Effect of Methyl Orange on the Wettability of Organic-Acid-Aged Sandstone Formations: Implications for CO2 Geo-storage

Carbon capture and sequestration are feasible techniques for achieving net-zero carbon emissions. In this respect, the storage capacity and fluid flow dynamics during carbon geo-storage are controlled by the wettability of the geo-storage rock. However, as a result of the presence of organic acid contamination in sandstone geo-storage formations, the rock may attain a CO2-wet state, which would significantly reduce the CO2 storage capacity. While nanofluids and surfactants have been recently utilized as wettability modifiers for enhanced CO2 geo-storage capacity in sandstone formations, the impact of methyl orange (MO) on the wetting behavior of organic-acid-contaminated quartz has not been reported thus far. MO is a toxic dye that is normally discharged in considerable amounts into the environment. In the present study, MO is used for the wettability alteration of quartz substrates, which are representative of sandstone geo-storage formations. The quartz substrates are aged in n-decane/stearic acid solutions (10–2 mol/L) for 1 week to mimic the real geo-storage conditions. Thereafter, quartz substrates are aged in various MO concentrations (10–100 mg/L) at 50 °C for 1 week. Subsequently, the advancing (θa) and receding (θr) contact angles of CO2/brine on the stearic-acid-aged quartz substrates with and without MO are measured at various pressures (10, 15, and 20 MPa), brine (NaCl) salinities (0, 0.1, 0.2, and 0.3 M), and temperatures (25 and 50 °C), using the pendant drop tilted plate technique. The results show that the hydrophobic surface of stearic-acid-aged quartz becomes hydrophilic in the presence of MO. Moreover, θa decreases from 97° to 65°, while θr decreases from 90° to 56°, as the MO concentration is increased from 10 to 100 mg/L. Therefore, to enhance the CO2 storage capacity and mitigate CO2 emissions, it is recommended that MO be disposed of in deep underground sandstone geological formations instead of discharging it into the environment.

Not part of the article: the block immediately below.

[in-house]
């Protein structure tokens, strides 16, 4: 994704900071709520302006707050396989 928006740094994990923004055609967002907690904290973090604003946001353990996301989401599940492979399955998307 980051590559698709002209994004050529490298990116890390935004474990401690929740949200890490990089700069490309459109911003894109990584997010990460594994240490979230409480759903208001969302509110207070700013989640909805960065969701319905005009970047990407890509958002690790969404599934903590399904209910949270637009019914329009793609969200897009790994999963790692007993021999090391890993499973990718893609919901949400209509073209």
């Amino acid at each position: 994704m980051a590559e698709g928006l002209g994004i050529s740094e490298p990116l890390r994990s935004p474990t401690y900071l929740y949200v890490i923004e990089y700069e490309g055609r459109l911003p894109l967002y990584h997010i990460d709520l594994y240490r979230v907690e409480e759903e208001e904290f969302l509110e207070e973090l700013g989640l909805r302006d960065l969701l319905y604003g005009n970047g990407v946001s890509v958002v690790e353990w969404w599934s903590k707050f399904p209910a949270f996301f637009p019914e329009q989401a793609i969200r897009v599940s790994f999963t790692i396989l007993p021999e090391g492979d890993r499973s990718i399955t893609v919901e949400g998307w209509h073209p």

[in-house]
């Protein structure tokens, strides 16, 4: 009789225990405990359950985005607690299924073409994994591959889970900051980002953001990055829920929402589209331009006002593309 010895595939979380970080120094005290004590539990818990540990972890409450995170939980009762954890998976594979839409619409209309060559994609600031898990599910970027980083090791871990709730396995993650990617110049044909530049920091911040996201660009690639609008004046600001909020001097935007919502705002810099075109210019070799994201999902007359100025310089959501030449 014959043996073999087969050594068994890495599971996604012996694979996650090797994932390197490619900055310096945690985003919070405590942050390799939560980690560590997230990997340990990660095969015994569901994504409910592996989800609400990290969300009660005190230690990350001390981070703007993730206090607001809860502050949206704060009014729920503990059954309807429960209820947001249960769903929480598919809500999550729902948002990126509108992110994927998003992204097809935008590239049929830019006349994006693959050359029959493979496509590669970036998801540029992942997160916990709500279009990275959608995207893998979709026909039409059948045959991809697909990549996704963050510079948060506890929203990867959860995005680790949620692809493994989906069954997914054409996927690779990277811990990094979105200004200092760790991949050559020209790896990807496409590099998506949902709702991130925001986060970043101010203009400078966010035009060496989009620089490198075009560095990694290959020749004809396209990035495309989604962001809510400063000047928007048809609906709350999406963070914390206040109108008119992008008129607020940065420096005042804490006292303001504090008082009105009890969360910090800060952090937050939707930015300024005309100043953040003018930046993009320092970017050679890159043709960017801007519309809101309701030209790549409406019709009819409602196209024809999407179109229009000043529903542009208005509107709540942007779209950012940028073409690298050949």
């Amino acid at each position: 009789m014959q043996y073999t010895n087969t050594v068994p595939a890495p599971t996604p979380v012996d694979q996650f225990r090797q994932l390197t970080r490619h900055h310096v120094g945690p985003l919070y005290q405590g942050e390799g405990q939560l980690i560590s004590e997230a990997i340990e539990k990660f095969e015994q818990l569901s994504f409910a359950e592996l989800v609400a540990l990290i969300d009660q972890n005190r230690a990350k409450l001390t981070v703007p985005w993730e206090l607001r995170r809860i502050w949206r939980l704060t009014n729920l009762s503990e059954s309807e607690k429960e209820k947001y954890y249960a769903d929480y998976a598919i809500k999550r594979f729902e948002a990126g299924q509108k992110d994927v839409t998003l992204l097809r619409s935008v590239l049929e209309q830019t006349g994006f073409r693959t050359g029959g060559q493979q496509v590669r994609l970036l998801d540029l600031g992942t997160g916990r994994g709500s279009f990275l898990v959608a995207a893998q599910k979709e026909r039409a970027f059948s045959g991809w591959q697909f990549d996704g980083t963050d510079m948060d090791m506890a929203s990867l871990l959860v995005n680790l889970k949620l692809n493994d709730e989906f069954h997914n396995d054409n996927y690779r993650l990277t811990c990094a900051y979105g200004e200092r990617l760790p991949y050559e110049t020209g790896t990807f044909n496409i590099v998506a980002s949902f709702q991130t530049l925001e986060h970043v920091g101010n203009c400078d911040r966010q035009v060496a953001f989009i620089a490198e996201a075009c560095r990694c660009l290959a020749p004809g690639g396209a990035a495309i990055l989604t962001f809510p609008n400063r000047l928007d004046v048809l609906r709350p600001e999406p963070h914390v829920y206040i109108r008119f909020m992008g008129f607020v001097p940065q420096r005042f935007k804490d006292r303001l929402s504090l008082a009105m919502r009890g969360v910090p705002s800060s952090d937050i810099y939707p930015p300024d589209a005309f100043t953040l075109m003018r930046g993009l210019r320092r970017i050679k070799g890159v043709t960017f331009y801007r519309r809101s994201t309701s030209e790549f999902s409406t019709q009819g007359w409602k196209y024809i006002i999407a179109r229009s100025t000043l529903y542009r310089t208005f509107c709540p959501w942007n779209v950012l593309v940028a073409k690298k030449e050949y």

American Chemical Society (ACS)

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